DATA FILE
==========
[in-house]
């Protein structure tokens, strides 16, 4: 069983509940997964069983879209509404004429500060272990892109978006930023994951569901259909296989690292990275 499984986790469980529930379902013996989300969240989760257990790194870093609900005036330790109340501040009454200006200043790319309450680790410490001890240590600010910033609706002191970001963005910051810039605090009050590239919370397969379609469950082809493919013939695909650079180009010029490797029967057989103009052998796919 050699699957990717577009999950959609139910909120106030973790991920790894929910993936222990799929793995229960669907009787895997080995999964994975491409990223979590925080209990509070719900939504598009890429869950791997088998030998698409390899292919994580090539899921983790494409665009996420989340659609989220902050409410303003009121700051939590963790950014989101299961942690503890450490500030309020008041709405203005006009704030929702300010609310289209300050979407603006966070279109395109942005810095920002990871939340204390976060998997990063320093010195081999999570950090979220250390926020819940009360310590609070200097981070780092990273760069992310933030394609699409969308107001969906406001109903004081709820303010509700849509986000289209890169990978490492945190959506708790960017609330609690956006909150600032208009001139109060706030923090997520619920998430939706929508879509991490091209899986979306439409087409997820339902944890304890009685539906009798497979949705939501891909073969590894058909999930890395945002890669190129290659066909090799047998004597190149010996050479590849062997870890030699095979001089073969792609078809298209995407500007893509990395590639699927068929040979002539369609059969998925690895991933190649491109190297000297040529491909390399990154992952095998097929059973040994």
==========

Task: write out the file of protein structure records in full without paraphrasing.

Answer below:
[in-house]
């Protein structure tokens, strides 16, 4: 069983509940997964069983879209509404004429500060272990892109978006930023994951569901259909296989690292990275 499984986790469980529930379902013996989300969240989760257990790194870093609900005036330790109340501040009454200006200043790319309450680790410490001890240590600010910033609706002191970001963005910051810039605090009050590239919370397969379609469950082809493919013939695909650079180009010029490797029967057989103009052998796919 050699699957990717577009999950959609139910909120106030973790991920790894929910993936222990799929793995229960669907009787895997080995999964994975491409990223979590925080209990509070719900939504598009890429869950791997088998030998698409390899292919994580090539899921983790494409665009996420989340659609989220902050409410303003009121700051939590963790950014989101299961942690503890450490500030309020008041709405203005006009704030929702300010609310289209300050979407603006966070279109395109942005810095920002990871939340204390976060998997990063320093010195081999999570950090979220250390926020819940009360310590609070200097981070780092990273760069992310933030394609699409969308107001969906406001109903004081709820303010509700849509986000289209890169990978490492945190959506708790960017609330609690956006909150600032208009001139109060706030923090997520619920998430939706929508879509991490091209899986979306439409087409997820339902944890304890009685539906009798497979949705939501891909073969590894058909999930890395945002890669190129290659066909090799047998004597190149010996050479590849062997870890030699095979001089073969792609078809298209995407500007893509990395590639699927068929040979002539369609059969998925690895991933190649491109190297000297040529491909390399990154992952095998097929059973040994």